7. We believe that missions facing IED threats should have dedicated resources for countering IED threats. The training of UN personnel on IED threats, both in-country and prior to deployment, need to be more context specific. The advance patrol parties in affected areas along with the involvement of concerned State security authorities, whenever it is feasible, should become the norm. There should also be concerted efforts to upgrade the security infrastructure of camps of UN peacekeepers as a number of casualties have been related to direct attacks on security camps. Timely and reliable medical evacuation and casualty evacuation, including the use of helicopters with night flight capability and night retrieval operations, is essential. Also, to respond in a timely manner to crisis situations or accidents, Force Commanders should be given the direct authority for commanding such air assets in the mission. Peacekeepers need to be provided full access to medical facilities, in accordance with the golden hour principle, throughout the mission area. Medical capabilities in all missions need to be reviewed to identify gaps that currently exist.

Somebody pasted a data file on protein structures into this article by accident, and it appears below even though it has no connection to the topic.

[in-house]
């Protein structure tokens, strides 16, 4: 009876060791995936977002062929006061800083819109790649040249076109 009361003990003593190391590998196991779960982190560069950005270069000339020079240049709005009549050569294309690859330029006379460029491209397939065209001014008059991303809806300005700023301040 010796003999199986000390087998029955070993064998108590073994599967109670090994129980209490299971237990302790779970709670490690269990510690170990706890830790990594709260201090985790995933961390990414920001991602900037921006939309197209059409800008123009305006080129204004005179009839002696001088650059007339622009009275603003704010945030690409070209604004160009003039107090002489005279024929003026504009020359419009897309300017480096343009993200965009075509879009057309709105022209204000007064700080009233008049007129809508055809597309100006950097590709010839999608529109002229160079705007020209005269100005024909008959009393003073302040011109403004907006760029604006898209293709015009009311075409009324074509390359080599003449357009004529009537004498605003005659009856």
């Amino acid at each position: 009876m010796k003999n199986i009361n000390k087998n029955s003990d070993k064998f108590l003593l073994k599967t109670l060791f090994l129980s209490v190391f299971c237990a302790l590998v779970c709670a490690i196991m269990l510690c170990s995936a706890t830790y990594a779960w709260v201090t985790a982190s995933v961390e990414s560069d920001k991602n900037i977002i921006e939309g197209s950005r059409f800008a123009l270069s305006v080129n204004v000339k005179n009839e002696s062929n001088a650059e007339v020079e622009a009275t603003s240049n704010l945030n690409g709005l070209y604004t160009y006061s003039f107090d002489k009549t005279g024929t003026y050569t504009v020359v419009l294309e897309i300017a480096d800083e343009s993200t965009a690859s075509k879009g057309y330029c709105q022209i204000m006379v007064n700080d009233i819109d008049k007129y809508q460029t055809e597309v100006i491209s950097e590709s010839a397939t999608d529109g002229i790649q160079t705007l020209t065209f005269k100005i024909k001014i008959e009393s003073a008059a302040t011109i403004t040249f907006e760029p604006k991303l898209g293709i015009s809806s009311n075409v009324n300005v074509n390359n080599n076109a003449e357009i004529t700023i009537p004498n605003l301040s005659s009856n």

8. There is also an urgent need to adopt a multi-pronged strategy to support host states in discharging their primary role to fight the threat. In this regard, I would like to make following observations:

 

  • Strengthening the institutional and regulatory capacity of the host countries, on their request and identified national priorities, is particularly important. In this regard, the UN Missions, whenever such a request is sought, should assist the host country, to strengthen the capacity to counter IED threats, including basic explosive ordnance disposal (EOD) response capacity.

 

  • The regional and sub-regional initiatives focusing on curbing the flow of explosives and other components to fabricate IED should be supported with adequate human and financial resources, besides sharing technical expertise, lessons learnt and best practices.